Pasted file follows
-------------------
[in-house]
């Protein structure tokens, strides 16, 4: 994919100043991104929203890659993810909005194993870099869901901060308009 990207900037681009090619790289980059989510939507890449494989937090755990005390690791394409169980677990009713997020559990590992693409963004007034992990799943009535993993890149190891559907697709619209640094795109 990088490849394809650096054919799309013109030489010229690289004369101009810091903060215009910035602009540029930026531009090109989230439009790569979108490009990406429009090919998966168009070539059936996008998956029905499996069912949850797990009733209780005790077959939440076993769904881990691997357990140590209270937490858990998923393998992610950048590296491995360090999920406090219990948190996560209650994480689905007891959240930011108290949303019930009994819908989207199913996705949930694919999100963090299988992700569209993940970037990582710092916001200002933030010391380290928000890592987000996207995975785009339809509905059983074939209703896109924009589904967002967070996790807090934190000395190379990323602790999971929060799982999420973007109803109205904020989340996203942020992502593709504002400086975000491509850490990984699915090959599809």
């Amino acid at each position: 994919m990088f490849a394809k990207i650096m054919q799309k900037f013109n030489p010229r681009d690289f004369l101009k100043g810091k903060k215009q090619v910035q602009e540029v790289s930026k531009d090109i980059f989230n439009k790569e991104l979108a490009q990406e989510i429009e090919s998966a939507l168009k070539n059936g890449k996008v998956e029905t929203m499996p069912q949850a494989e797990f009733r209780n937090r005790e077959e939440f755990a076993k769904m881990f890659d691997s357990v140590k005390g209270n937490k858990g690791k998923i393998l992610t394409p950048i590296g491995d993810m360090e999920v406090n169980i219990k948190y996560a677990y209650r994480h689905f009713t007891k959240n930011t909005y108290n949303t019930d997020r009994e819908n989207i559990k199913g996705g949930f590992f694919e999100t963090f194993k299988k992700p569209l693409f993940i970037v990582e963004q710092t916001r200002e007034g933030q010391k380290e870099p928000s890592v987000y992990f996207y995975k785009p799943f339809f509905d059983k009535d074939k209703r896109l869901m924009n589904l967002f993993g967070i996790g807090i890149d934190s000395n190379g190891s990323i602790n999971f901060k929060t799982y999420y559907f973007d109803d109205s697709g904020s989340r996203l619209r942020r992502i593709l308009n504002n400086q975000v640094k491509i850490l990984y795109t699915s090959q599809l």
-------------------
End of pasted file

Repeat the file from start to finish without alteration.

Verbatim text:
[in-house]
């Protein structure tokens, strides 16, 4: 994919100043991104929203890659993810909005194993870099869901901060308009 990207900037681009090619790289980059989510939507890449494989937090755990005390690791394409169980677990009713997020559990590992693409963004007034992990799943009535993993890149190891559907697709619209640094795109 990088490849394809650096054919799309013109030489010229690289004369101009810091903060215009910035602009540029930026531009090109989230439009790569979108490009990406429009090919998966168009070539059936996008998956029905499996069912949850797990009733209780005790077959939440076993769904881990691997357990140590209270937490858990998923393998992610950048590296491995360090999920406090219990948190996560209650994480689905007891959240930011108290949303019930009994819908989207199913996705949930694919999100963090299988992700569209993940970037990582710092916001200002933030010391380290928000890592987000996207995975785009339809509905059983074939209703896109924009589904967002967070996790807090934190000395190379990323602790999971929060799982999420973007109803109205904020989340996203942020992502593709504002400086975000491509850490990984699915090959599809």
């Amino acid at each position: 994919m990088f490849a394809k990207i650096m054919q799309k900037f013109n030489p010229r681009d690289f004369l101009k100043g810091k903060k215009q090619v910035q602009e540029v790289s930026k531009d090109i980059f989230n439009k790569e991104l979108a490009q990406e989510i429009e090919s998966a939507l168009k070539n059936g890449k996008v998956e029905t929203m499996p069912q949850a494989e797990f009733r209780n937090r005790e077959e939440f755990a076993k769904m881990f890659d691997s357990v140590k005390g209270n937490k858990g690791k998923i393998l992610t394409p950048i590296g491995d993810m360090e999920v406090n169980i219990k948190y996560a677990y209650r994480h689905f009713t007891k959240n930011t909005y108290n949303t019930d997020r009994e819908n989207i559990k199913g996705g949930f590992f694919e999100t963090f194993k299988k992700p569209l693409f993940i970037v990582e963004q710092t916001r200002e007034g933030q010391k380290e870099p928000s890592v987000y992990f996207y995975k785009p799943f339809f509905d059983k009535d074939k209703r896109l869901m924009n589904l967002f993993g967070i996790g807090i890149d934190s000395n190379g190891s990323i602790n999971f901060k929060t799982y999420y559907f973007d109803d109205s697709g904020s989340r996203l619209r942020r992502i593709l308009n504002n400086q975000v640094k491509i850490l990984y795109t699915s090959q599809l």